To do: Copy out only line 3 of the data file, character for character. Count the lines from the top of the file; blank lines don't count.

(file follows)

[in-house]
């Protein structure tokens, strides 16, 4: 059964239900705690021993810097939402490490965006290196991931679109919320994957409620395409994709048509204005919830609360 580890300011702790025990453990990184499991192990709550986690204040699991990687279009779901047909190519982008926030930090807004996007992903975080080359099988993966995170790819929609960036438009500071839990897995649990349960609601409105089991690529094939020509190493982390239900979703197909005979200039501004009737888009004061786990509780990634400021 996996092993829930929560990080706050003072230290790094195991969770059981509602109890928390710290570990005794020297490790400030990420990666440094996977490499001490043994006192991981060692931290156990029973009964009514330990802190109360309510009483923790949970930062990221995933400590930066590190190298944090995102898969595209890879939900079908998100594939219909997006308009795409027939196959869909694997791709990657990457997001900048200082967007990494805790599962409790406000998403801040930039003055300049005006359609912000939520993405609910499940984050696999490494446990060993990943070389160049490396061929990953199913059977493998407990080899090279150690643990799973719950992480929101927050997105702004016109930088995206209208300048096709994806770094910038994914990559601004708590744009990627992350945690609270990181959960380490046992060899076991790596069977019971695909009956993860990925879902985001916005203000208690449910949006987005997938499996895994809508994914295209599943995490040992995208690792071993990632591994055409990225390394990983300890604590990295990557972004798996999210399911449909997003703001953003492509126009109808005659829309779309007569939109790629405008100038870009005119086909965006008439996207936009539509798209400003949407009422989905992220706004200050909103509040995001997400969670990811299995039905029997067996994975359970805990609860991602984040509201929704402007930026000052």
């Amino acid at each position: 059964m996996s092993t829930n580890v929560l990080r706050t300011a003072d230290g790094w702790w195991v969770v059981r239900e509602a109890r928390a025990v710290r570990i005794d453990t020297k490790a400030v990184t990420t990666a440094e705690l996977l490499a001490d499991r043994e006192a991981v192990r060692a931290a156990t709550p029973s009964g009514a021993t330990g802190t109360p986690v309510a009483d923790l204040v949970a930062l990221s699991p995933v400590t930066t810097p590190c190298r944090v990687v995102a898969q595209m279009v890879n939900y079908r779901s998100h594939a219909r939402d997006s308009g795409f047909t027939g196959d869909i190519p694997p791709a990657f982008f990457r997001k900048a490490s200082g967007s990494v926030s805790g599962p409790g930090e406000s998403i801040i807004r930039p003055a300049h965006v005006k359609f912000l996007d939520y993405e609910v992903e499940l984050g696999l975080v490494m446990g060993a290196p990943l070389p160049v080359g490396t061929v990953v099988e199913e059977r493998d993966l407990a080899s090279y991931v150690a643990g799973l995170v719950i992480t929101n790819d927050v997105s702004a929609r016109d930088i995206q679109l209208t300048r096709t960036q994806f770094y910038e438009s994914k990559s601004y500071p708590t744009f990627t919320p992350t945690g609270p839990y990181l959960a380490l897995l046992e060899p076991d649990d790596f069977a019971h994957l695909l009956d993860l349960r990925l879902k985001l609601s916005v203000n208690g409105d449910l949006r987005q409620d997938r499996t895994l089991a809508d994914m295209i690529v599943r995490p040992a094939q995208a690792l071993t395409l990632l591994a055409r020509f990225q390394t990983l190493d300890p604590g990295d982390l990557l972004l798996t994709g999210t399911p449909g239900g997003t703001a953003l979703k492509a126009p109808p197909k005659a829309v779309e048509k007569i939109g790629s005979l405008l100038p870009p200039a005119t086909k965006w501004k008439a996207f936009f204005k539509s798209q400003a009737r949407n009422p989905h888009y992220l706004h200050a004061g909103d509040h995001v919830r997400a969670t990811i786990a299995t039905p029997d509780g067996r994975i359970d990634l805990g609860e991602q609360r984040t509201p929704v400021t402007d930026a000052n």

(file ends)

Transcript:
């Amino acid at each position: 059964m996996s092993t829930n580890v929560l990080r706050t300011a003072d230290g790094w702790w195991v969770v059981r239900e509602a109890r928390a025990v710290r570990i005794d453990t020297k490790a400030v990184t990420t990666a440094e705690l996977l490499a001490d499991r043994e006192a991981v192990r060692a931290a156990t709550p029973s009964g009514a021993t330990g802190t109360p986690v309510a009483d923790l204040v949970a930062l990221s699991p995933v400590t930066t810097p590190c190298r944090v990687v995102a898969q595209m279009v890879n939900y079908r779901s998100h594939a219909r939402d997006s308009g795409f047909t027939g196959d869909i190519p694997p791709a990657f982008f990457r997001k900048a490490s200082g967007s990494v926030s805790g599962p409790g930090e406000s998403i801040i807004r930039p003055a300049h965006v005006k359609f912000l996007d939520y993405e609910v992903e499940l984050g696999l975080v490494m446990g060993a290196p990943l070389p160049v080359g490396t061929v990953v099988e199913e059977r493998d993966l407990a080899s090279y991931v150690a643990g799973l995170v719950i992480t929101n790819d927050v997105s702004a929609r016109d930088i995206q679109l209208t300048r096709t960036q994806f770094y910038e438009s994914k990559s601004y500071p708590t744009f990627t919320p992350t945690g609270p839990y990181l959960a380490l897995l046992e060899p076991d649990d790596f069977a019971h994957l695909l009956d993860l349960r990925l879902k985001l609601s916005v203000n208690g409105d449910l949006r987005q409620d997938r499996t895994l089991a809508d994914m295209i690529v599943r995490p040992a094939q995208a690792l071993t395409l990632l591994a055409r020509f990225q390394t990983l190493d300890p604590g990295d982390l990557l972004l798996t994709g999210t399911p449909g239900g997003t703001a953003l979703k492509a126009p109808p197909k005659a829309v779309e048509k007569i939109g790629s005979l405008l100038p870009p200039a005119t086909k965006w501004k008439a996207f936009f204005k539509s798209q400003a009737r949407n009422p989905h888009y992220l706004h200050a004061g909103d509040h995001v919830r997400a969670t990811i786990a299995t039905p029997d509780g067996r994975i359970d990634l805990g609860e991602q609360r984040t509201p929704v400021t402007d930026a000052n």